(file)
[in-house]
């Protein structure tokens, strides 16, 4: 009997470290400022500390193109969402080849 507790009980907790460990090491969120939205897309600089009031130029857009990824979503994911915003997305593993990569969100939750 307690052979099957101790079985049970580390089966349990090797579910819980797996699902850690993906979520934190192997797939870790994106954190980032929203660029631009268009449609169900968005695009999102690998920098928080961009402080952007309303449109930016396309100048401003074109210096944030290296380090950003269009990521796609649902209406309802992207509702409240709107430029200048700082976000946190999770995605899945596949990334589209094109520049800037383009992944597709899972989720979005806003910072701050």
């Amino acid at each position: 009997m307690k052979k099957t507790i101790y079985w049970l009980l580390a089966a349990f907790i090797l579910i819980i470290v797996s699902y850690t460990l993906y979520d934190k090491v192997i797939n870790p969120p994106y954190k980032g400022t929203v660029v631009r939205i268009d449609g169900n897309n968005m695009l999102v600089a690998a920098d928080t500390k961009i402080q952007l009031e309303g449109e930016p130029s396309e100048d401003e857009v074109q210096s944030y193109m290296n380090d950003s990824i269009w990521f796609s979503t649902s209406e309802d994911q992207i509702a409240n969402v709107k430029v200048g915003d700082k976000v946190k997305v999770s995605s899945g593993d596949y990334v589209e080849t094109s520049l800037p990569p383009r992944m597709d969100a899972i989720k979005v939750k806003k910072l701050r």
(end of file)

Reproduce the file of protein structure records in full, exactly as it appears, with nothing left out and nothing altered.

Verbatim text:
[in-house]
């Protein structure tokens, strides 16, 4: 009997470290400022500390193109969402080849 507790009980907790460990090491969120939205897309600089009031130029857009990824979503994911915003997305593993990569969100939750 307690052979099957101790079985049970580390089966349990090797579910819980797996699902850690993906979520934190192997797939870790994106954190980032929203660029631009268009449609169900968005695009999102690998920098928080961009402080952007309303449109930016396309100048401003074109210096944030290296380090950003269009990521796609649902209406309802992207509702409240709107430029200048700082976000946190999770995605899945596949990334589209094109520049800037383009992944597709899972989720979005806003910072701050």
């Amino acid at each position: 009997m307690k052979k099957t507790i101790y079985w049970l009980l580390a089966a349990f907790i090797l579910i819980i470290v797996s699902y850690t460990l993906y979520d934190k090491v192997i797939n870790p969120p994106y954190k980032g400022t929203v660029v631009r939205i268009d449609g169900n897309n968005m695009l999102v600089a690998a920098d928080t500390k961009i402080q952007l009031e309303g449109e930016p130029s396309e100048d401003e857009v074109q210096s944030y193109m290296n380090d950003s990824i269009w990521f796609s979503t649902s209406e309802d994911q992207i509702a409240n969402v709107k430029v200048g915003d700082k976000v946190k997305v999770s995605s899945g593993d596949y990334v589209e080849t094109s520049l800037p990569p383009r992944m597709d969100a899972i989720k979005v939750k806003k910072l701050r």